As a fledgling academic, there are a lot of academic phrases and buzzwords that I have to get to grips with. ‘Knowledge Exchange’ has been one such term, but I’m discovering that, like many other examples of academic jargon, it’s just a basic principle of research in bureaucratic disguise. Speaking with others on the subject, it seems I’m not the only one left wondering what constitutes Knowledge Exchange. But at the Faculty of Arts & Humanities Knowledge Exchange and Impact conference held on Thursday 20 April 2016, I was inspired by the speakers whose passion in their respective fields shone through in their presentations, allaying my worries that the only role ‘Knowledge Exchange’ would have in my academic future would be a struggle to frame a funding bid so as to be appealing to keepers of research budgets.
The passion that many of the speakers showed – I’m thinking in particular of the Keynote Speaker, Gordon Davidson, who is Editor of BBC Radio Kent, and Dr Amy Nettley, a Social Impact researcher and analyst – demonstrated that Knowledge Exchange is really about sharing the wealth of knowledge and expertise we gain during our academic lives with the public and people outside academia. As Vice-Chancellor of Canterbury Christ Church University, Professor Rama Thirunamachandran pointed out during the conference, Knowledge Exchange has always held a vital role in universities – a raison d’être, if you like – and it’s rewarding to see staff research make an impact on communities beyond the walls of the university.
‘Impact’ was a perfect theme to help me appreciate the potential that the research we conduct as academics has to touch the lives of those around us. From increasing awareness of lesbian, gay, bisexual, transgender, intersex, and questioning (LGBTIQ) issues in Buddhism or uniting members of a parish through a fusion of electronic and organ music, to improving small businesses with the use of social media or offering young immigrant artists the opportunity to study at university, all the projects presented at the conference were those that took the researchers’ expertise/ knowledge of an important issue and then used it in a very real way to reach out to others and effect change in their lives.
All the conference speakers are evidently knowledgeable on their topics and gave excellent presentations, but for a novice like me Dr Amy Nettley had some useful tips to bear in mind when framing a Knowledge Exchange project. Firstly, consider the people you have as your audience, and with them in mind, decide what you want to achieve. I found her tips useful because as a doctoral researcher I know it’s important to think about the intended recipients/ audience of our research, whether its children using Professor Louise Wilkinson’s online resources about the Magna Carta (I think we all hope our research could reach as many people as hers!) or locals sharing their experiences of Pamplona through Kate McLean’s small maps. After all, this is where the impact happens. Measuring that impact is another matter, perhaps best left to experts like Dr Netley and her mobile Investigation Station! I also see passion as being vital to achieving impact through Knowledge Exchange, and perhaps that’s what made the projects we heard about at the conference successful.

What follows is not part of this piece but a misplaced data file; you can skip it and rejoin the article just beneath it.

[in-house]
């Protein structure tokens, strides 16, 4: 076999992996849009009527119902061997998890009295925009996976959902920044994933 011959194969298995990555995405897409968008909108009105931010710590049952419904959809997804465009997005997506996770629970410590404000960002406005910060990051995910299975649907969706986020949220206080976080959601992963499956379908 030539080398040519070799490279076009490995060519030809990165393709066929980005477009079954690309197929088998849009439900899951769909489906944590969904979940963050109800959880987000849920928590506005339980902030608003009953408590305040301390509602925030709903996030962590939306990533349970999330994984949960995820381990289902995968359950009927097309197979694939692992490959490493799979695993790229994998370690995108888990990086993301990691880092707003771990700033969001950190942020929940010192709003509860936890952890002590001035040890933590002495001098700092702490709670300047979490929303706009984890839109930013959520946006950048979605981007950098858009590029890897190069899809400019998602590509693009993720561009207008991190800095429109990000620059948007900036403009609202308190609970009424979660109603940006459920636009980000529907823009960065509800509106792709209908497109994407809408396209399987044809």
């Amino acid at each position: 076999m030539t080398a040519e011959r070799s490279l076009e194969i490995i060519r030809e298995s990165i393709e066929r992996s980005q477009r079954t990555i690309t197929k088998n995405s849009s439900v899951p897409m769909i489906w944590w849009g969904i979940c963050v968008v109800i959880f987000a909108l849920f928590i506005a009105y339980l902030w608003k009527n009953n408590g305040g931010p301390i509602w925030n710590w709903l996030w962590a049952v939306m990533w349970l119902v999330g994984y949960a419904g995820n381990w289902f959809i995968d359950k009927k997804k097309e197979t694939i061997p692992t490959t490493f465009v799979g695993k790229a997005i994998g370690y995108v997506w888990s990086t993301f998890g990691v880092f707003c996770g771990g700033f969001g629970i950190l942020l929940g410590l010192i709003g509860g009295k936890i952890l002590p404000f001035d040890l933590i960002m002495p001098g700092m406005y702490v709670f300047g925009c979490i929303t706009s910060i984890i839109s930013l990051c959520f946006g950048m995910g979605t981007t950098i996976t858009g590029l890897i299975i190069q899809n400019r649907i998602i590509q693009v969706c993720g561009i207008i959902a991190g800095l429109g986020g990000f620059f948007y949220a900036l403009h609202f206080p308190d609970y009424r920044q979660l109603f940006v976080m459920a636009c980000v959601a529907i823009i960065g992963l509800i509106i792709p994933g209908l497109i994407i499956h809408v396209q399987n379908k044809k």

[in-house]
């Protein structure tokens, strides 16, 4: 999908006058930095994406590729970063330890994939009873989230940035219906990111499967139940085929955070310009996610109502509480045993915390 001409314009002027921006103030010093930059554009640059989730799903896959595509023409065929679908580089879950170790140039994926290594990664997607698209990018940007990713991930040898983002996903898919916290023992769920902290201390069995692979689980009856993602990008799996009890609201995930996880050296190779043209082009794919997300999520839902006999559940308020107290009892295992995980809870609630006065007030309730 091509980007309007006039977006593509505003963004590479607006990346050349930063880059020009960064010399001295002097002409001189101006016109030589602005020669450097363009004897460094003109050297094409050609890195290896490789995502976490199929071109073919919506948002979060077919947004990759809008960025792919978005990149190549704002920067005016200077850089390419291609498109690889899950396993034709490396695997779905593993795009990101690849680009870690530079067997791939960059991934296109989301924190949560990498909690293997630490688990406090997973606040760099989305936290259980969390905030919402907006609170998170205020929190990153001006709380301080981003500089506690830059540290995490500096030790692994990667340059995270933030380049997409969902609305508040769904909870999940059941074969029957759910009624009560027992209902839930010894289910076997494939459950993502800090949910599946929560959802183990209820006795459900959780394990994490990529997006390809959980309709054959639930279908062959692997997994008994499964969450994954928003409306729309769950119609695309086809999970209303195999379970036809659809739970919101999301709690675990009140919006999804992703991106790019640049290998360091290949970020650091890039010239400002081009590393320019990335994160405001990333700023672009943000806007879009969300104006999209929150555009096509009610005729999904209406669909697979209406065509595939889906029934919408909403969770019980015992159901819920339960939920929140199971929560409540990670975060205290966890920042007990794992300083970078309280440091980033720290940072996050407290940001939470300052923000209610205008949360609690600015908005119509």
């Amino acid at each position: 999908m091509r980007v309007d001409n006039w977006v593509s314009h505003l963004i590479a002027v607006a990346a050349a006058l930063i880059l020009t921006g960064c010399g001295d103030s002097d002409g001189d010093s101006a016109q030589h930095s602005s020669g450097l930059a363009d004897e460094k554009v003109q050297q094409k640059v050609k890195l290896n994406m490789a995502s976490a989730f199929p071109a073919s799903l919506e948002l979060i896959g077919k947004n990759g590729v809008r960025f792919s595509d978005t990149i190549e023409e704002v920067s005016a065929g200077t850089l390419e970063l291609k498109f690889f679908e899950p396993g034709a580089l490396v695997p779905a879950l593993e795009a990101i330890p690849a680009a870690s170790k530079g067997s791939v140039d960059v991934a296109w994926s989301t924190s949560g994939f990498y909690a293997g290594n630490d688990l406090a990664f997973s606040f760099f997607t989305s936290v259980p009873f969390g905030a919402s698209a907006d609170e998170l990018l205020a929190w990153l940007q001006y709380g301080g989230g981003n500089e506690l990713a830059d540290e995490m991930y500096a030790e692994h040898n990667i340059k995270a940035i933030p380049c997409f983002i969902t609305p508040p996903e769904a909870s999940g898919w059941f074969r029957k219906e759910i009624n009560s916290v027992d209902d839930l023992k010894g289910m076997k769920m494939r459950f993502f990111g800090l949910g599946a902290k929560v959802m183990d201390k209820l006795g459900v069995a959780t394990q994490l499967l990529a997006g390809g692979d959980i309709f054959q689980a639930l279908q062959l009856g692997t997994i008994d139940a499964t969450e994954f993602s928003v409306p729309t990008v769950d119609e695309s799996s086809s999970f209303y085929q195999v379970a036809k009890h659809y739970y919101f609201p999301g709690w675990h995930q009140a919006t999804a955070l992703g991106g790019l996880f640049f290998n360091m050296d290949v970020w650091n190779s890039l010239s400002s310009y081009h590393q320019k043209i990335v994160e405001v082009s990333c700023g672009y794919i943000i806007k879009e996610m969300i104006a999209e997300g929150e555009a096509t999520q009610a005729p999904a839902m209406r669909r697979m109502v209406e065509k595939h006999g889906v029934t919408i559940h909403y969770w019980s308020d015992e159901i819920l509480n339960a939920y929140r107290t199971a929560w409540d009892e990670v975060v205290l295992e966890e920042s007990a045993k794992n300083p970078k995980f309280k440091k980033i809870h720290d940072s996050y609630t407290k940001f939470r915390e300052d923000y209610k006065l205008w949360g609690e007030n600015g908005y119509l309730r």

It was also great to witness the launch of the Faculty of Arts & humanities Knowledge Exchange Prize. The prizes awarded on the day were to recognise the achievement of colleagues who completed high impact Knowledge Exchange projects in the previous academic year (2014-15). The Vice-Chancellor, Professor Thirunamachandran was on hand to announce the prizes and to award certificates to five project leads who will also receive financial support for their projects.
I’m preparing for my PhD upgrade at the moment, a time when my research is under particular scrutiny to see what contribution my research will make to the field. Perhaps it’s my (relative!) youth, but I found seeing how other academics and professionals at the Knowledge Exchange conference have put their knowledge into a real-world context truly inspiring. It’s made me take a moment to look into the future, beyond the end of my all-consuming PhD research to a time when what I will hopefully have achieved would leave a tangible impact on others in a way that I’m passionate about.
Mo Pietroni-Spenst (PhD Candidate, Canterbury Christ Church University)